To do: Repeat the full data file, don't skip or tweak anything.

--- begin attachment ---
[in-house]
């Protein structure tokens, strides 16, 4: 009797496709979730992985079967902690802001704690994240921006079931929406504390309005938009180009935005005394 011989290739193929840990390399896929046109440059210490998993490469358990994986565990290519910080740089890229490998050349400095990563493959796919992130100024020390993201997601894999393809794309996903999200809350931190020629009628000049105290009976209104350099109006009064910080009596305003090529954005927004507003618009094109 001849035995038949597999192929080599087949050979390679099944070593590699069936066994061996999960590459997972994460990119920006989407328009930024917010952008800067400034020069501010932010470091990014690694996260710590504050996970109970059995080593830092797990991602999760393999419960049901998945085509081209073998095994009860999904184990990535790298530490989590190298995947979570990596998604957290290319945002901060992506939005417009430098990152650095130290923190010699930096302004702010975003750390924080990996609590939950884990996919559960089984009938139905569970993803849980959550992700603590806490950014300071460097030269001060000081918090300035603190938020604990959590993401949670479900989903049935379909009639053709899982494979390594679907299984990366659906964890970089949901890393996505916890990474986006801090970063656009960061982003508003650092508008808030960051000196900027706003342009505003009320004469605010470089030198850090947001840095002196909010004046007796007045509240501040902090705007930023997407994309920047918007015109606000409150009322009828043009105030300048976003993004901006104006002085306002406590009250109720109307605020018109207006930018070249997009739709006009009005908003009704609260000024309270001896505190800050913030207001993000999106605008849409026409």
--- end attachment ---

[in-house]
């Protein structure tokens, strides 16, 4: 009797496709979730992985079967902690802001704690994240921006079931929406504390309005938009180009935005005394 011989290739193929840990390399896929046109440059210490998993490469358990994986565990290519910080740089890229490998050349400095990563493959796919992130100024020390993201997601894999393809794309996903999200809350931190020629009628000049105290009976209104350099109006009064910080009596305003090529954005927004507003618009094109 001849035995038949597999192929080599087949050979390679099944070593590699069936066994061996999960590459997972994460990119920006989407328009930024917010952008800067400034020069501010932010470091990014690694996260710590504050996970109970059995080593830092797990991602999760393999419960049901998945085509081209073998095994009860999904184990990535790298530490989590190298995947979570990596998604957290290319945002901060992506939005417009430098990152650095130290923190010699930096302004702010975003750390924080990996609590939950884990996919559960089984009938139905569970993803849980959550992700603590806490950014300071460097030269001060000081918090300035603190938020604990959590993401949670479900989903049935379909009639053709899982494979390594679907299984990366659906964890970089949901890393996505916890990474986006801090970063656009960061982003508003650092508008808030960051000196900027706003342009505003009320004469605010470089030198850090947001840095002196909010004046007796007045509240501040902090705007930023997407994309920047918007015109606000409150009322009828043009105030300048976003993004901006104006002085306002406590009250109720109307605020018109207006930018070249997009739709006009009005908003009704609260000024309270001896505190800050913030207001993000999106605008849409026409």